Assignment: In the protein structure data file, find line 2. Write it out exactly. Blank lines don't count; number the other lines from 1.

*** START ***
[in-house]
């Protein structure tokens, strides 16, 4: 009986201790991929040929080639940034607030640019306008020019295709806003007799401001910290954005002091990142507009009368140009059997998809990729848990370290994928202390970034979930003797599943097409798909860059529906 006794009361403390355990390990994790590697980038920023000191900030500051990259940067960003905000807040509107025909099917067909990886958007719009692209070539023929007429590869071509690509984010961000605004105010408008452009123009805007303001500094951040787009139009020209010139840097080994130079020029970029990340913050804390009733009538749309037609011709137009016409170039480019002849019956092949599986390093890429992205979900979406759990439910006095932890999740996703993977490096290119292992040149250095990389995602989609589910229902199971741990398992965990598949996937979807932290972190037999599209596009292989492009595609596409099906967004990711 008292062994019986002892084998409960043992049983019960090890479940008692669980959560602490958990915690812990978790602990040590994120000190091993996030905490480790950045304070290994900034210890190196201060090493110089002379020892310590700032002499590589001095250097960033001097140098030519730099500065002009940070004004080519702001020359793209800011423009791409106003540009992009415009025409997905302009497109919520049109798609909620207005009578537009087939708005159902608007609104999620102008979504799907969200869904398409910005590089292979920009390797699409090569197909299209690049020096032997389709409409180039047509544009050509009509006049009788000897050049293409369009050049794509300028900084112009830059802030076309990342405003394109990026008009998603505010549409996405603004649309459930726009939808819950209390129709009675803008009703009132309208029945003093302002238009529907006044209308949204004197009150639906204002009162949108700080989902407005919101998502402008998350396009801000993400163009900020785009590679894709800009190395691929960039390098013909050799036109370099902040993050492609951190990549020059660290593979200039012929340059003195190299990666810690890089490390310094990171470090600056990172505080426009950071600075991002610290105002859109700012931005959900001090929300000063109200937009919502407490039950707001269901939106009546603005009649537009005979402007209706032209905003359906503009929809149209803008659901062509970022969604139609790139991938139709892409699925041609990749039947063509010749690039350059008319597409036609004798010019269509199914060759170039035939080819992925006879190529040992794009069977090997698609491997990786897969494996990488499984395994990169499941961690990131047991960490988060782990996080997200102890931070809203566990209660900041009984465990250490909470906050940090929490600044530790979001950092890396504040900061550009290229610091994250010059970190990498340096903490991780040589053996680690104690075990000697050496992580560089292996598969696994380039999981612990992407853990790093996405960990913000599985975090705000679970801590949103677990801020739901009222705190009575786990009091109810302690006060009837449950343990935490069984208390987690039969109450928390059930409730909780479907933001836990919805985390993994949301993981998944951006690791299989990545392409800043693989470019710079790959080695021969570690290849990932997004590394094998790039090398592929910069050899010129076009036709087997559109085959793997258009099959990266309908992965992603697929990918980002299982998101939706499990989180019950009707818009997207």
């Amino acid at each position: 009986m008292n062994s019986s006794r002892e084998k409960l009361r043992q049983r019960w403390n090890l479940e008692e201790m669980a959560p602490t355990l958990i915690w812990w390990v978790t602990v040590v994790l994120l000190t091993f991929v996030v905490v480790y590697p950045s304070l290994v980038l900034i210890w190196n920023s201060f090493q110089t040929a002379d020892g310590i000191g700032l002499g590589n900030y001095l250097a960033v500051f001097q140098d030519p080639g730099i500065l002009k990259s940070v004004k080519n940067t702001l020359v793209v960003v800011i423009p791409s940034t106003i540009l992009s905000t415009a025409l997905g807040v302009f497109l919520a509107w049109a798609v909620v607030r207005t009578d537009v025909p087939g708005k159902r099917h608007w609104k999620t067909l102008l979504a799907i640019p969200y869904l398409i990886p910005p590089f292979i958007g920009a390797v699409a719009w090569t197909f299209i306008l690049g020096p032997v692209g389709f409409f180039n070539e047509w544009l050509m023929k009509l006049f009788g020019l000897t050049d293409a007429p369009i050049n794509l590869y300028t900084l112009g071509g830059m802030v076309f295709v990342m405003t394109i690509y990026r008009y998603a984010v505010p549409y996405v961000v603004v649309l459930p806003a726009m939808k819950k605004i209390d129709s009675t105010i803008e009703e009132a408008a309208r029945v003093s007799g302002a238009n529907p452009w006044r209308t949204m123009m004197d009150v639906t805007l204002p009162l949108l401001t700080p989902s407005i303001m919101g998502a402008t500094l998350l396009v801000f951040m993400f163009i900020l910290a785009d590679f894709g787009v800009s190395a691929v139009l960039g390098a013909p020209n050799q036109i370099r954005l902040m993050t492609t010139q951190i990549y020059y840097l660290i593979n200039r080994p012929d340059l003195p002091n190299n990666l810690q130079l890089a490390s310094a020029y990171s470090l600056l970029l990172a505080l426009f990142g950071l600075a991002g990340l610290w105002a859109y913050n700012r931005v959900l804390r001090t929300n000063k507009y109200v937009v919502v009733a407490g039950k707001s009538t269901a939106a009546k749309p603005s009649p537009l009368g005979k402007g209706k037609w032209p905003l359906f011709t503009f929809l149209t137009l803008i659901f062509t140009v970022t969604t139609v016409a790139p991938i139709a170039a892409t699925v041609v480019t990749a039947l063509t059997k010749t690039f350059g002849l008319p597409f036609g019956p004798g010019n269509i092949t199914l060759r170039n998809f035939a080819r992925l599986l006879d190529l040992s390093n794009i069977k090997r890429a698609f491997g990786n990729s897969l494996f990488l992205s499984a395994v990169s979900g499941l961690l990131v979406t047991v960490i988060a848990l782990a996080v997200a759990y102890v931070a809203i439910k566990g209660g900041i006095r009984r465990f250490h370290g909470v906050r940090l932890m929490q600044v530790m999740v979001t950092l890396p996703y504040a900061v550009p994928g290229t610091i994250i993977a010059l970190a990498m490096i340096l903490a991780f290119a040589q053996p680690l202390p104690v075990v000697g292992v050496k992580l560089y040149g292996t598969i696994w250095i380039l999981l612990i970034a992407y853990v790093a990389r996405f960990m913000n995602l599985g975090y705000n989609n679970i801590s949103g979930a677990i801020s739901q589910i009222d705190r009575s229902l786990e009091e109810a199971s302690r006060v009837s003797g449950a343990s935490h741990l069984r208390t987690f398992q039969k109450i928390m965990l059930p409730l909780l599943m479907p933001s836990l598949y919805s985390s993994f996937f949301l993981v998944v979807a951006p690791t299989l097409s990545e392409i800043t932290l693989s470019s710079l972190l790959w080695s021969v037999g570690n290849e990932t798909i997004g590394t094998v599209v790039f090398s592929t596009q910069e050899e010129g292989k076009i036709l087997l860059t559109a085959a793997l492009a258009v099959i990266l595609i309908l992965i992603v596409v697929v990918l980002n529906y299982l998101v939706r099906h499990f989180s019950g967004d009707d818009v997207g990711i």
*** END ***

């Protein structure tokens, strides 16, 4: 009986201790991929040929080639940034607030640019306008020019295709806003007799401001910290954005002091990142507009009368140009059997998809990729848990370290994928202390970034979930003797599943097409798909860059529906 006794009361403390355990390990994790590697980038920023000191900030500051990259940067960003905000807040509107025909099917067909990886958007719009692209070539023929007429590869071509690509984010961000605004105010408008452009123009805007303001500094951040787009139009020209010139840097080994130079020029970029990340913050804390009733009538749309037609011709137009016409170039480019002849019956092949599986390093890429992205979900979406759990439910006095932890999740996703993977490096290119292992040149250095990389995602989609589910229902199971741990398992965990598949996937979807932290972190037999599209596009292989492009595609596409099906967004990711 008292062994019986002892084998409960043992049983019960090890479940008692669980959560602490958990915690812990978790602990040590994120000190091993996030905490480790950045304070290994900034210890190196201060090493110089002379020892310590700032002499590589001095250097960033001097140098030519730099500065002009940070004004080519702001020359793209800011423009791409106003540009992009415009025409997905302009497109919520049109798609909620207005009578537009087939708005159902608007609104999620102008979504799907969200869904398409910005590089292979920009390797699409090569197909299209690049020096032997389709409409180039047509544009050509009509006049009788000897050049293409369009050049794509300028900084112009830059802030076309990342405003394109990026008009998603505010549409996405603004649309459930726009939808819950209390129709009675803008009703009132309208029945003093302002238009529907006044209308949204004197009150639906204002009162949108700080989902407005919101998502402008998350396009801000993400163009900020785009590679894709800009190395691929960039390098013909050799036109370099902040993050492609951190990549020059660290593979200039012929340059003195190299990666810690890089490390310094990171470090600056990172505080426009950071600075991002610290105002859109700012931005959900001090929300000063109200937009919502407490039950707001269901939106009546603005009649537009005979402007209706032209905003359906503009929809149209803008659901062509970022969604139609790139991938139709892409699925041609990749039947063509010749690039350059008319597409036609004798010019269509199914060759170039035939080819992925006879190529040992794009069977090997698609491997990786897969494996990488499984395994990169499941961690990131047991960490988060782990996080997200102890931070809203566990209660900041009984465990250490909470906050940090929490600044530790979001950092890396504040900061550009290229610091994250010059970190990498340096903490991780040589053996680690104690075990000697050496992580560089292996598969696994380039999981612990992407853990790093996405960990913000599985975090705000679970801590949103677990801020739901009222705190009575786990009091109810302690006060009837449950343990935490069984208390987690039969109450928390059930409730909780479907933001836990919805985390993994949301993981998944951006690791299989990545392409800043693989470019710079790959080695021969570690290849990932997004590394094998790039090398592929910069050899010129076009036709087997559109085959793997258009099959990266309908992965992603697929990918980002299982998101939706499990989180019950009707818009997207």